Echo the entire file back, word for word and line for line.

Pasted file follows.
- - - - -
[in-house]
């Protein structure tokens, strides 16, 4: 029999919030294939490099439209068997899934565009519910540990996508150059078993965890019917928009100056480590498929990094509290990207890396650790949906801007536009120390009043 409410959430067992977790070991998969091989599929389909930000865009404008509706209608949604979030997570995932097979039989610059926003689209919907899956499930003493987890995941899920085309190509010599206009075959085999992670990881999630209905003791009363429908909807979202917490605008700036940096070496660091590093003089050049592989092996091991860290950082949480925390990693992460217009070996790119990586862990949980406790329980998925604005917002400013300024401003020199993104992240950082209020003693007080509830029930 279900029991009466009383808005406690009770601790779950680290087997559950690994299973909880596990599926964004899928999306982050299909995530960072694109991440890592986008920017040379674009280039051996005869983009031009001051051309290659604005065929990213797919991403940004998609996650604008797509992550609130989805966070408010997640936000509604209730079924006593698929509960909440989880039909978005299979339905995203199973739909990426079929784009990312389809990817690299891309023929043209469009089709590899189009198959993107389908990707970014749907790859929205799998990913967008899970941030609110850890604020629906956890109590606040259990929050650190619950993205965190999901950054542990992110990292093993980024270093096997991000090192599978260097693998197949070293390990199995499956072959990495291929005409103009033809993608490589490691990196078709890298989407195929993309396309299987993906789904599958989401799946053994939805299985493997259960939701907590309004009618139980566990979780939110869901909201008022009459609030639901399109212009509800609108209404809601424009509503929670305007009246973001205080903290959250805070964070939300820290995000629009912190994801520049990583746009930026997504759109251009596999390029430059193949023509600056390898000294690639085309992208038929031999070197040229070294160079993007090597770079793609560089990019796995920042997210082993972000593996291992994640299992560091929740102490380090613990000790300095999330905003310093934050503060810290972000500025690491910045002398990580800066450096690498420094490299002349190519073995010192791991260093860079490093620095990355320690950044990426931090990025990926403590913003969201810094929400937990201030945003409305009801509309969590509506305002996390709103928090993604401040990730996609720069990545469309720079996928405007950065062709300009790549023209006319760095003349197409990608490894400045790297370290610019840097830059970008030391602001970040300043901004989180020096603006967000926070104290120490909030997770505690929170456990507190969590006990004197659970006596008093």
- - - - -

[in-house]
């Protein structure tokens, strides 16, 4: 029999919030294939490099439209068997899934565009519910540990996508150059078993965890019917928009100056480590498929990094509290990207890396650790949906801007536009120390009043 409410959430067992977790070991998969091989599929389909930000865009404008509706209608949604979030997570995932097979039989610059926003689209919907899956499930003493987890995941899920085309190509010599206009075959085999992670990881999630209905003791009363429908909807979202917490605008700036940096070496660091590093003089050049592989092996091991860290950082949480925390990693992460217009070996790119990586862990949980406790329980998925604005917002400013300024401003020199993104992240950082209020003693007080509830029930 279900029991009466009383808005406690009770601790779950680290087997559950690994299973909880596990599926964004899928999306982050299909995530960072694109991440890592986008920017040379674009280039051996005869983009031009001051051309290659604005065929990213797919991403940004998609996650604008797509992550609130989805966070408010997640936000509604209730079924006593698929509960909440989880039909978005299979339905995203199973739909990426079929784009990312389809990817690299891309023929043209469009089709590899189009198959993107389908990707970014749907790859929205799998990913967008899970941030609110850890604020629906956890109590606040259990929050650190619950993205965190999901950054542990992110990292093993980024270093096997991000090192599978260097693998197949070293390990199995499956072959990495291929005409103009033809993608490589490691990196078709890298989407195929993309396309299987993906789904599958989401799946053994939805299985493997259960939701907590309004009618139980566990979780939110869901909201008022009459609030639901399109212009509800609108209404809601424009509503929670305007009246973001205080903290959250805070964070939300820290995000629009912190994801520049990583746009930026997504759109251009596999390029430059193949023509600056390898000294690639085309992208038929031999070197040229070294160079993007090597770079793609560089990019796995920042997210082993972000593996291992994640299992560091929740102490380090613990000790300095999330905003310093934050503060810290972000500025690491910045002398990580800066450096690498420094490299002349190519073995010192791991260093860079490093620095990355320690950044990426931090990025990926403590913003969201810094929400937990201030945003409305009801509309969590509506305002996390709103928090993604401040990730996609720069990545469309720079996928405007950065062709300009790549023209006319760095003349197409990608490894400045790297370290610019840097830059970008030391602001970040300043901004989180020096603006967000926070104290120490909030997770505690929170456990507190969590006990004197659970006596008093």